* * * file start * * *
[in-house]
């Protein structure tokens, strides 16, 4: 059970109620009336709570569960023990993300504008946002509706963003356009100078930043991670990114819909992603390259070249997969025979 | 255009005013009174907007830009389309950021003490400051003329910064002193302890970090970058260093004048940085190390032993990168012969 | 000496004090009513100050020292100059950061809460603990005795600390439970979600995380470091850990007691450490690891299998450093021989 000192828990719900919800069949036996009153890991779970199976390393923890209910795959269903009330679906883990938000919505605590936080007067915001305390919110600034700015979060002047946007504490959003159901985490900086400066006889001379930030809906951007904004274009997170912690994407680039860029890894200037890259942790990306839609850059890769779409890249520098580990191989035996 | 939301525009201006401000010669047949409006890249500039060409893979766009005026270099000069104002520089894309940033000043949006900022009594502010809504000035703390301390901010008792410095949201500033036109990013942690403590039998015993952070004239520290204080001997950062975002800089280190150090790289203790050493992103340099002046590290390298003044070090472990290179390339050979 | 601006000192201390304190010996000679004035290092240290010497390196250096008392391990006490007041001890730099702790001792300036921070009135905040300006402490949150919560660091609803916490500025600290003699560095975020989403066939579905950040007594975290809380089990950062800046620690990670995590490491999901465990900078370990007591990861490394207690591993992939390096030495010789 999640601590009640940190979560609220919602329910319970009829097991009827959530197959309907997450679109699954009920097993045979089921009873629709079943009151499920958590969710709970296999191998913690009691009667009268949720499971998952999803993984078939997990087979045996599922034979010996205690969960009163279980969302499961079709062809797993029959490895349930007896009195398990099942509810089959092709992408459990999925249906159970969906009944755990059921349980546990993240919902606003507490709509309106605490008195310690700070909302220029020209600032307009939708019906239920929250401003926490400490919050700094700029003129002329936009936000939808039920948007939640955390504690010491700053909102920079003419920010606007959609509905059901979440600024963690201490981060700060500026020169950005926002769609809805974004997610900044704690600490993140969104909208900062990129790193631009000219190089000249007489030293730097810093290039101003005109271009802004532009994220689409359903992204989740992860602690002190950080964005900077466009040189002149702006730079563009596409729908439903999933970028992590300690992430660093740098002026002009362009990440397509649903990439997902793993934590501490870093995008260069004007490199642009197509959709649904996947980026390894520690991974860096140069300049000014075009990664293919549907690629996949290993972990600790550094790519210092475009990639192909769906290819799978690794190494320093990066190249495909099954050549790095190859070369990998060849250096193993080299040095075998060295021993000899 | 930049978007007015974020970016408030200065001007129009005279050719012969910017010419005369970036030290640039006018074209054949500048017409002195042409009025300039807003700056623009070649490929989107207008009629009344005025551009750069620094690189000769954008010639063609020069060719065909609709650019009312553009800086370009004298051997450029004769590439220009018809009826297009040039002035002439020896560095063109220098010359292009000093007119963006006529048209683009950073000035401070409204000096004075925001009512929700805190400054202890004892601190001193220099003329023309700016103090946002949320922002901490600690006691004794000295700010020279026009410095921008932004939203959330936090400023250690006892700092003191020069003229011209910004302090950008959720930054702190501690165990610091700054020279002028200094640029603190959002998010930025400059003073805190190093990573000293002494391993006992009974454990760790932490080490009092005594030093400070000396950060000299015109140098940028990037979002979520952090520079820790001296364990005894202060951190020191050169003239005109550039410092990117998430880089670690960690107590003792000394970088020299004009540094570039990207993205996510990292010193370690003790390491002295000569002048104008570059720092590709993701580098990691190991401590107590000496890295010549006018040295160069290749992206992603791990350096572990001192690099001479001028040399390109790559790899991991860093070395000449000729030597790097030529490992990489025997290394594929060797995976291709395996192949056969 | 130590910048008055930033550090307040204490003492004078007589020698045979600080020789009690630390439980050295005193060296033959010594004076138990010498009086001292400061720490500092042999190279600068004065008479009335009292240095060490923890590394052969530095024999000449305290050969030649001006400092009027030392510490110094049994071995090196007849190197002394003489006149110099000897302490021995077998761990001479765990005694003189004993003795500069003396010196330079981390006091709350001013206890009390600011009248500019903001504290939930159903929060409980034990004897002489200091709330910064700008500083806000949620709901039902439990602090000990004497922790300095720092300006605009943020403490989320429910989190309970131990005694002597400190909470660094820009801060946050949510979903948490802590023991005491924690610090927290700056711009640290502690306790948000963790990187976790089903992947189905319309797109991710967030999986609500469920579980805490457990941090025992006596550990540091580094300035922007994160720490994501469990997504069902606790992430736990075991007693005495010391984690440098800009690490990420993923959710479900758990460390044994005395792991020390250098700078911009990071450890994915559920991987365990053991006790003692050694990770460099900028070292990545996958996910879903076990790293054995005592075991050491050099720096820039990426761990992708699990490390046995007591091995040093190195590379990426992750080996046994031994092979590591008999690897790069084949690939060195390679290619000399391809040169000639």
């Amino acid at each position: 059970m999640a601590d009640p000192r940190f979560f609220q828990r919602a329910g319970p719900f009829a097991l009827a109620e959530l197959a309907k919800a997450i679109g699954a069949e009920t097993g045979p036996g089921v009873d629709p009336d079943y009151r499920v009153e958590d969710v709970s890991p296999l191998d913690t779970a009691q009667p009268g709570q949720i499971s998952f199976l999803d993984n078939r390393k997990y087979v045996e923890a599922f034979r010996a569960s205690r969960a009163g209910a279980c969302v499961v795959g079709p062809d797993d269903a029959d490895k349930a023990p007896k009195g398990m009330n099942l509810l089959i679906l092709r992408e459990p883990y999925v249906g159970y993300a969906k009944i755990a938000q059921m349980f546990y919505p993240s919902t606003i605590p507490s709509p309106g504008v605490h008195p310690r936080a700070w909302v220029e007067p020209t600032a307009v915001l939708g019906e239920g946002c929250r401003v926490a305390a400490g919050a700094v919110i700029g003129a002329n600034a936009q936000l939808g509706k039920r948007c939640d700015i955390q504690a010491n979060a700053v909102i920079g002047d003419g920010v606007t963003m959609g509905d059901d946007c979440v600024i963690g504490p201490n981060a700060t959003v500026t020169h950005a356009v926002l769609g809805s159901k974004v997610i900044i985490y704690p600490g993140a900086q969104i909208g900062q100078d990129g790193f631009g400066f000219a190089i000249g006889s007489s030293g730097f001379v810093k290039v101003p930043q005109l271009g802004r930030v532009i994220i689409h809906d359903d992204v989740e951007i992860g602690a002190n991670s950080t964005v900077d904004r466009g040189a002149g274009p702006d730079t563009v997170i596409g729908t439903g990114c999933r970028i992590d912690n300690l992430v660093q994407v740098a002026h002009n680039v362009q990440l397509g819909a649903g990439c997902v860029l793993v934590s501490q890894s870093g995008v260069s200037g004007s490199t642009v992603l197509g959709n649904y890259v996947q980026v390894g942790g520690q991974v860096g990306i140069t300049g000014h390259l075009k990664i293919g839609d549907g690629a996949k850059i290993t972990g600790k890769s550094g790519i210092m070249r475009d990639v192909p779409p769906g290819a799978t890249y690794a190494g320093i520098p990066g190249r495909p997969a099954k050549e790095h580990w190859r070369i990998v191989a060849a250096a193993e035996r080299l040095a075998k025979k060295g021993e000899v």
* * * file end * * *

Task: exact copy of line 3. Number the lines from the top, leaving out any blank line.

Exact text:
């Amino acid at each position: 059970m999640a601590d009640p000192r940190f979560f609220q828990r919602a329910g319970p719900f009829a097991l009827a109620e959530l197959a309907k919800a997450i679109g699954a069949e009920t097993g045979p036996g089921v009873d629709p009336d079943y009151r499920v009153e958590d969710v709970s890991p296999l191998d913690t779970a009691q009667p009268g709570q949720i499971s998952f199976l999803d993984n078939r390393k997990y087979v045996e923890a599922f034979r010996a569960s205690r969960a009163g209910a279980c969302v499961v795959g079709p062809d797993d269903a029959d490895k349930a023990p007896k009195g398990m009330n099942l509810l089959i679906l092709r992408e459990p883990y999925v249906g159970y993300a969906k009944i755990a938000q059921m349980f546990y919505p993240s919902t606003i605590p507490s709509p309106g504008v605490h008195p310690r936080a700070w909302v220029e007067p020209t600032a307009v915001l939708g019906e239920g946002c929250r401003v926490a305390a400490g919050a700094v919110i700029g003129a002329n600034a936009q936000l939808g509706k039920r948007c939640d700015i955390q504690a010491n979060a700053v909102i920079g002047d003419g920010v606007t963003m959609g509905d059901d946007c979440v600024i963690g504490p201490n981060a700060t959003v500026t020169h950005a356009v926002l769609g809805s159901k974004v997610i900044i985490y704690p600490g993140a900086q969104i909208g900062q100078d990129g790193f631009g400066f000219a190089i000249g006889s007489s030293g730097f001379v810093k290039v101003p930043q005109l271009g802004r930030v532009i994220i689409h809906d359903d992204v989740e951007i992860g602690a002190n991670s950080t964005v900077d904004r466009g040189a002149g274009p702006d730079t563009v997170i596409g729908t439903g990114c999933r970028i992590d912690n300690l992430v660093q994407v740098a002026h002009n680039v362009q990440l397509g819909a649903g990439c997902v860029l793993v934590s501490q890894s870093g995008v260069s200037g004007s490199t642009v992603l197509g959709n649904y890259v996947q980026v390894g942790g520690q991974v860096g990306i140069t300049g000014h390259l075009k990664i293919g839609d549907g690629a996949k850059i290993t972990g600790k890769s550094g790519i210092m070249r475009d990639v192909p779409p769906g290819a799978t890249y690794a190494g320093i520098p990066g190249r495909p997969a099954k050549e790095h580990w190859r070369i990998v191989a060849a250096a193993e035996r080299l040095a075998k025979k060295g021993e000899v």